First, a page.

Nov. 7 poll date change begins

Mr Edward Doe Ajaho,Speaker of Parliament (1)

Mr Edward Doe Ajaho,Speaker of Parliament (1)

The process of amending the Constitution to change the date to conduct Presidential and Parliamentary elections in the country from December 7, of every election year to the first Monday of November in an election year, began in Parliament yesterday.

The process began with the laying and First Reading of the Constitutional (Amendment) Bill, 2016 which seeks to amend Article 112 (4), of the Constitution to provide a date for the conduct of the election to ensure an effective and smooth transition.

Currently, the date set aside in respect of the conduct of both Presidential and Parliamentary elections in the country is on the 7th day of December, while swearing-in of the President takes place on the 7th day of January, in the ensuing year.

However, the one month period for the transition from one government to the other, according to the memorandum of the bill, has, over the years, proved insufficient for a smooth transition, particularly, in instances where there is a run-off as was the case in 2000 and 2008.

The bill said holding the Presidential and Parliamentary elections in November, would allow for sufficient time between elections and the handing over of power to an incoming government.

“This would also ensure a smooth transition and reduce acrimony as well as prevent the chaotic situation whereby former ministers of state are recalled to provide information to the in-coming government on matters of the state,” it said.

After the First Reading of the Bill, the Speaker, Edward Adjaho, referred it to the Council of State for consideration and advice in accordance with Article 291 of the Constitution.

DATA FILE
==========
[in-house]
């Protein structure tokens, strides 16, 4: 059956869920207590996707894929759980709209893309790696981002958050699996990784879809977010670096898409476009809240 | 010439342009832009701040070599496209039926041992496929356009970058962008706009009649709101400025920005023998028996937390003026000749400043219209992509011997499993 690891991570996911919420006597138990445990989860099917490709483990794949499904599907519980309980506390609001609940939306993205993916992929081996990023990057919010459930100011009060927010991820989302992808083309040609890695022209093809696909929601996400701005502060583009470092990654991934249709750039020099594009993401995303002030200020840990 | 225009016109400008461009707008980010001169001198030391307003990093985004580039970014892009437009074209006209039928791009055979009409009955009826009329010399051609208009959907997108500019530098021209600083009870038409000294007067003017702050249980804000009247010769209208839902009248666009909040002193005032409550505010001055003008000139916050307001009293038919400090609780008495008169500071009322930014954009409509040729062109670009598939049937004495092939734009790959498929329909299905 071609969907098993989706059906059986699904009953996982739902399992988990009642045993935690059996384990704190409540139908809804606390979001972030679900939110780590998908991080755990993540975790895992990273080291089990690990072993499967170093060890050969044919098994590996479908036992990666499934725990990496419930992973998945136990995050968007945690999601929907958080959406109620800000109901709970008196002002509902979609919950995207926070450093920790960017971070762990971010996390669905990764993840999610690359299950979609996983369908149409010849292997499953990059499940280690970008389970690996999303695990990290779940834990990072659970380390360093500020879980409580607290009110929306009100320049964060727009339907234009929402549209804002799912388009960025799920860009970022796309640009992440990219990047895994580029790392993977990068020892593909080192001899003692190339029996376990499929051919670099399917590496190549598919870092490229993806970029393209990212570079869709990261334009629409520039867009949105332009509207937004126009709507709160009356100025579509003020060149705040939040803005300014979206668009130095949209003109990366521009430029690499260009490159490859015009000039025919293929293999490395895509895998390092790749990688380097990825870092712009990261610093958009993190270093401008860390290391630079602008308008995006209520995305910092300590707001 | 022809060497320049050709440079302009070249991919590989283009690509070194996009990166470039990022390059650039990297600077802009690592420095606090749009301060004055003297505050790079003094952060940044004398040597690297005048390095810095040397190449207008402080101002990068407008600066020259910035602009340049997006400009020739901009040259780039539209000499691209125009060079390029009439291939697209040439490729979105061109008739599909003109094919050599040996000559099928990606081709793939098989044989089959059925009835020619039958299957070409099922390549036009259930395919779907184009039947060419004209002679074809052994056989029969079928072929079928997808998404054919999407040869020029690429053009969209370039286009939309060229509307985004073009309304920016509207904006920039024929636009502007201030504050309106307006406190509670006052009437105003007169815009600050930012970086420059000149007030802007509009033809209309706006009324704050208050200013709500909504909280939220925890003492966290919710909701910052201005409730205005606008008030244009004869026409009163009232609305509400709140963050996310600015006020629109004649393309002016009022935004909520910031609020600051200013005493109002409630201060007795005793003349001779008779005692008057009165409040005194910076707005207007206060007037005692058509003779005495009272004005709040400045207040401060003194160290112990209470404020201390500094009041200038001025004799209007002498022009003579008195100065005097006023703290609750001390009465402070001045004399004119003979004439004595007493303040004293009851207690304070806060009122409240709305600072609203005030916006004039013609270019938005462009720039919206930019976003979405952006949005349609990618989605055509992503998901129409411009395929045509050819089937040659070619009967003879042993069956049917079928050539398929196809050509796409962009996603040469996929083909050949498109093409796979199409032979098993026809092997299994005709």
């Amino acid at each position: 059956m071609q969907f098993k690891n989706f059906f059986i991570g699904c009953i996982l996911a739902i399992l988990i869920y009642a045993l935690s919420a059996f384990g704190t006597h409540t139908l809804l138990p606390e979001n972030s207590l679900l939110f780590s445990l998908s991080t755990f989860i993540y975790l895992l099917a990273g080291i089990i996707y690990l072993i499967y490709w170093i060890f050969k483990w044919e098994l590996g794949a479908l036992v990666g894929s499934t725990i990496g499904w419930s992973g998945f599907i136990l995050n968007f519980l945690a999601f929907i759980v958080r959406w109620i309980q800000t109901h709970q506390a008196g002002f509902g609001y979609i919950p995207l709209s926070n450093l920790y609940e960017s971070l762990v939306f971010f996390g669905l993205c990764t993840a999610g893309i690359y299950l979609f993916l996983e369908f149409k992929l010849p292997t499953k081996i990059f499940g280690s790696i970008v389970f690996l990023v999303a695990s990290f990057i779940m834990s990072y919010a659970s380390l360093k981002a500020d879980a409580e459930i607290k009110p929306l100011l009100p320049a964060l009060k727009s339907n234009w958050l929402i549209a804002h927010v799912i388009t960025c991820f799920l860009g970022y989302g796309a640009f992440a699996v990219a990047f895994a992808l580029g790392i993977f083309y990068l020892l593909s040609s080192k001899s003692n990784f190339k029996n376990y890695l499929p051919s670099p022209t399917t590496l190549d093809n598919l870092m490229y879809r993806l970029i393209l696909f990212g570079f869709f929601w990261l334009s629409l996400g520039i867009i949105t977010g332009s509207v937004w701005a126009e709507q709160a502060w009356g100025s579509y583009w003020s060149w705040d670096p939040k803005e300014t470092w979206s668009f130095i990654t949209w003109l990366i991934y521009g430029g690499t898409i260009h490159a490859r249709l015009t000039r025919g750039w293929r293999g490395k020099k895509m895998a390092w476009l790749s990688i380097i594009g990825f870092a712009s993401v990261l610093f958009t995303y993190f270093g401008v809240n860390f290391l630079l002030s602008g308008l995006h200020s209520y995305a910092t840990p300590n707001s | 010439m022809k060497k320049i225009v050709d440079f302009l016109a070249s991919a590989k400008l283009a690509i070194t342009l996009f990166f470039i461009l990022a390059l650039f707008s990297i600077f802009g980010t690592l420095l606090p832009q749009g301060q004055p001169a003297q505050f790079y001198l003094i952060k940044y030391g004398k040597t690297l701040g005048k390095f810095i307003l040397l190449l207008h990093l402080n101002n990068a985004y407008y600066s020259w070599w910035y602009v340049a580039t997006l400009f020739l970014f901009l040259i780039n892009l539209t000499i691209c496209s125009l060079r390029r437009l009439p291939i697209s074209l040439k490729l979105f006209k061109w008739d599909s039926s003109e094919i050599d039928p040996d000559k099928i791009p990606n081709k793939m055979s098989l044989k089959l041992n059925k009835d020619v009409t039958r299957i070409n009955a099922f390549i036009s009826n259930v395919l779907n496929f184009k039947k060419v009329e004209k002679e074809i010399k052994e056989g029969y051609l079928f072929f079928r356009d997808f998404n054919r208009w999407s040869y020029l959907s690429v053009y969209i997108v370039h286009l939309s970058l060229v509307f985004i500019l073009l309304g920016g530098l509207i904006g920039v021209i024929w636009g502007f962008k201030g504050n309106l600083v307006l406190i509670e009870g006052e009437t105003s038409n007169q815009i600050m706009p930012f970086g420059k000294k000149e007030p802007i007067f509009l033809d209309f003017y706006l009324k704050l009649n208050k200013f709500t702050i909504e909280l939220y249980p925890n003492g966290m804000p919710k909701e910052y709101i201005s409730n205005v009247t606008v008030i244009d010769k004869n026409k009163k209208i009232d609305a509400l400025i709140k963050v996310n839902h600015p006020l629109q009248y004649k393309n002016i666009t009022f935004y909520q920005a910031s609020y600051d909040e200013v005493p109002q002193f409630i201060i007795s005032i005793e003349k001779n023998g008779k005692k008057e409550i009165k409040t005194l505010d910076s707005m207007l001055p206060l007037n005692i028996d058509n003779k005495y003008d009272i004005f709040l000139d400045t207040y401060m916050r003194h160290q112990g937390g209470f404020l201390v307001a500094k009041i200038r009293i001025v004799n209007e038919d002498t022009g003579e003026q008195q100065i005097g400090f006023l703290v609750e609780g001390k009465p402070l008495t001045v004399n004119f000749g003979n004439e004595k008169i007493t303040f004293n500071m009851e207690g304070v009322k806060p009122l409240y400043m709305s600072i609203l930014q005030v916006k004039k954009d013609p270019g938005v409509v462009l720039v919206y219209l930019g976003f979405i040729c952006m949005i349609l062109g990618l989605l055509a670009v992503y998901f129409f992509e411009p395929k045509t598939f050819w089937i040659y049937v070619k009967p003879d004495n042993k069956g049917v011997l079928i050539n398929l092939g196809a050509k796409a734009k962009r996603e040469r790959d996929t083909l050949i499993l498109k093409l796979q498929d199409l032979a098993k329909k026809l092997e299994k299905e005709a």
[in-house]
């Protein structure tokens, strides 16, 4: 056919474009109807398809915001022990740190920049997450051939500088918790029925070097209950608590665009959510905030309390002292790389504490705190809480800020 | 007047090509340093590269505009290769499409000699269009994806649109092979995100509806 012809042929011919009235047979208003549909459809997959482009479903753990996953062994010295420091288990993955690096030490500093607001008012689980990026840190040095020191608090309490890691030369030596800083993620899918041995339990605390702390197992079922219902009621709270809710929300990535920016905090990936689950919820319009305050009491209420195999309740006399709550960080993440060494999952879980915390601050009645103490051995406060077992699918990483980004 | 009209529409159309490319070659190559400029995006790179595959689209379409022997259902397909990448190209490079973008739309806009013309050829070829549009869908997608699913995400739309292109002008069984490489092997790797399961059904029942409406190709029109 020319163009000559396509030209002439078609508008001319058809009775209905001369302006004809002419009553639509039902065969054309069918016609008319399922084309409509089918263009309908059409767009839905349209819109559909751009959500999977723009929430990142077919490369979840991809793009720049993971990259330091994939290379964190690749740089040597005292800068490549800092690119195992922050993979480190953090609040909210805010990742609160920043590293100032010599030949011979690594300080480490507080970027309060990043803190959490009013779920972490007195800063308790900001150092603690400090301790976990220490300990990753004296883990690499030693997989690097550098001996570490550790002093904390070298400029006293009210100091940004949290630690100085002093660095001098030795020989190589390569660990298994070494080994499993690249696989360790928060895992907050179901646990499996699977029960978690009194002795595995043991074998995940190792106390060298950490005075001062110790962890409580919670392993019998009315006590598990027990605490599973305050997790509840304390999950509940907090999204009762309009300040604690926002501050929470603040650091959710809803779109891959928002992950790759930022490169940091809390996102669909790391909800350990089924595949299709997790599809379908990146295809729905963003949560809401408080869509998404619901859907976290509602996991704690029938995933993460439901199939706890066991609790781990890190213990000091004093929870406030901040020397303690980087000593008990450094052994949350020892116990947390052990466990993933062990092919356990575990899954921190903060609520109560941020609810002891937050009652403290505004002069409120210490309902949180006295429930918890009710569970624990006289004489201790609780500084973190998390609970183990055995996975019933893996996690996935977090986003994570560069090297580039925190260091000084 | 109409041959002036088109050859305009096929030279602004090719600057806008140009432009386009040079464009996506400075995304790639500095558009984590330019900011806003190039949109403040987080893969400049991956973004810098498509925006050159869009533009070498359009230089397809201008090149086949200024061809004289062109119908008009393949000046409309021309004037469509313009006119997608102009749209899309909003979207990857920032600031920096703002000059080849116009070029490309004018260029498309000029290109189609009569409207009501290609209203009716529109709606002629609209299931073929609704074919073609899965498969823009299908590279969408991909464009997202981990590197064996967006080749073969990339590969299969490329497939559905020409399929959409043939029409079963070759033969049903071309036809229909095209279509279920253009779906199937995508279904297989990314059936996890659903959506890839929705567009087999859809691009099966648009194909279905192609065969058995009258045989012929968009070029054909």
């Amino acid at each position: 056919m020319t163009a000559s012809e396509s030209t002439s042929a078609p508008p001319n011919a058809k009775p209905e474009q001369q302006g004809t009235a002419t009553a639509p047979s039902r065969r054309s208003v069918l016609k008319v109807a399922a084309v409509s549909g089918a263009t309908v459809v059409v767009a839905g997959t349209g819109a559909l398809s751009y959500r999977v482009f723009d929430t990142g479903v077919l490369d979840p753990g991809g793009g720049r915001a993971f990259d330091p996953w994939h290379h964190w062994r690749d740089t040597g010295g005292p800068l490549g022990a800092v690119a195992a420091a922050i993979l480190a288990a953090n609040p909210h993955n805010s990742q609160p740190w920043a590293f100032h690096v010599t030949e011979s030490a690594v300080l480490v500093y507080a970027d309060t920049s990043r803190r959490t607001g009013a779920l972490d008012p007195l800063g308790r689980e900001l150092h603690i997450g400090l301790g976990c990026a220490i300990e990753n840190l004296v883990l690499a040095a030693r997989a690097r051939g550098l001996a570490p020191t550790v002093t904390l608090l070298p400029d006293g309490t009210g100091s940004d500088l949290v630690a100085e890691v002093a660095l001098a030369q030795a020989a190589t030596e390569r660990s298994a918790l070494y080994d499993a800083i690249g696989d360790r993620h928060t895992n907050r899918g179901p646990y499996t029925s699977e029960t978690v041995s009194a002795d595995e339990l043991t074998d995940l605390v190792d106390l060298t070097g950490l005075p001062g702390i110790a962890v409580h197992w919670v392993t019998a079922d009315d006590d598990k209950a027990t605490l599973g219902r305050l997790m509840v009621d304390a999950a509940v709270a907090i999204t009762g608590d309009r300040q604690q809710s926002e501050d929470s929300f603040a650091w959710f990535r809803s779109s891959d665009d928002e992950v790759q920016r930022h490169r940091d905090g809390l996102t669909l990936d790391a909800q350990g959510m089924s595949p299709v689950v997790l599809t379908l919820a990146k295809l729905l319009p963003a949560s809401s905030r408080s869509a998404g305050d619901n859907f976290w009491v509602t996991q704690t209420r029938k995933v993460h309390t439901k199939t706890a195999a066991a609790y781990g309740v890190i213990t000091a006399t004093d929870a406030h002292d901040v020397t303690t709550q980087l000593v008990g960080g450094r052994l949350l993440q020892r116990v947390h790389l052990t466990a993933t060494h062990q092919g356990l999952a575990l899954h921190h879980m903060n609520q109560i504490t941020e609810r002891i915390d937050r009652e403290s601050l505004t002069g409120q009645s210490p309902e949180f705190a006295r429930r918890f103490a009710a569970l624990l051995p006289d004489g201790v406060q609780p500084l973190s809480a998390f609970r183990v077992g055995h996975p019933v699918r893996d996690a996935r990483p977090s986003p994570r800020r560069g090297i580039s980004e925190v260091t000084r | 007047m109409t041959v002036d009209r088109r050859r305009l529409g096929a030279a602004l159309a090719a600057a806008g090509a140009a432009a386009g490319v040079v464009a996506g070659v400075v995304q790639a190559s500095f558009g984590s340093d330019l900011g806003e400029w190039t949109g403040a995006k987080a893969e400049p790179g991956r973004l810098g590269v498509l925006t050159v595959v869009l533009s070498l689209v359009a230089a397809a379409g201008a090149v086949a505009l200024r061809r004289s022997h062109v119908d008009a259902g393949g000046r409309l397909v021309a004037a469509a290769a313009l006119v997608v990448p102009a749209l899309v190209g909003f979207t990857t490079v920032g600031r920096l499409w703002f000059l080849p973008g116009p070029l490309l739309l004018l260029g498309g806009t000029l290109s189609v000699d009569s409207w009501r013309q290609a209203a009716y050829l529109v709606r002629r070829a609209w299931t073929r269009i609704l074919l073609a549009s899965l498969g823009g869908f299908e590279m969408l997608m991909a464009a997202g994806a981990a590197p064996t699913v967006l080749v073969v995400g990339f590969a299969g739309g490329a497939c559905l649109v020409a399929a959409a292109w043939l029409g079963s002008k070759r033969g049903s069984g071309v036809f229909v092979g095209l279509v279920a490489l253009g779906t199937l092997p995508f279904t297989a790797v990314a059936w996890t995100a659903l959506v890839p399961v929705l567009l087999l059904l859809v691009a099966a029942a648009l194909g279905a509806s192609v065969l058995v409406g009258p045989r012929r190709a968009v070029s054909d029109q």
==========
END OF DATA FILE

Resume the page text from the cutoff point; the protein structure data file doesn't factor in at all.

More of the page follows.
Article 291 states that “A bill to amend a provision of the Constitution which is not an entrenched provision shall not be introduced into Parliament unless it has been published twice in the gazette with the second publication being made at least three months after the first one.”

The Article also requires that at least 10 days should pass after the second publication of the bill before it is introduced in Parliament.

The Constitutional (Amendment) Bill was first published on March 9, this year, while the second publication was done on June 15, before it was introduced to the House yesterday.

In pursuant to the bill, Mr. Adjaho, after the First Reading of the bill, referred it to the Council of State for consideration and advice within 30 days after receiving it.

The bill is expected back in the House from the Council before the end of July to be taken through the Second and Third Readings before a decision is taken.

If passed by the legislature in accordance with Article 291, the President shall assent to it, Clause 291 (4) states.

The Member of Parliament of Sekondi, Papa Owusu Ankomah stressed the need for the law makers to be given copies of the bill on time to enable them study it properly to make informed decision.

By Yaw Kyei

 

email
Print Friendly

Leave a Comment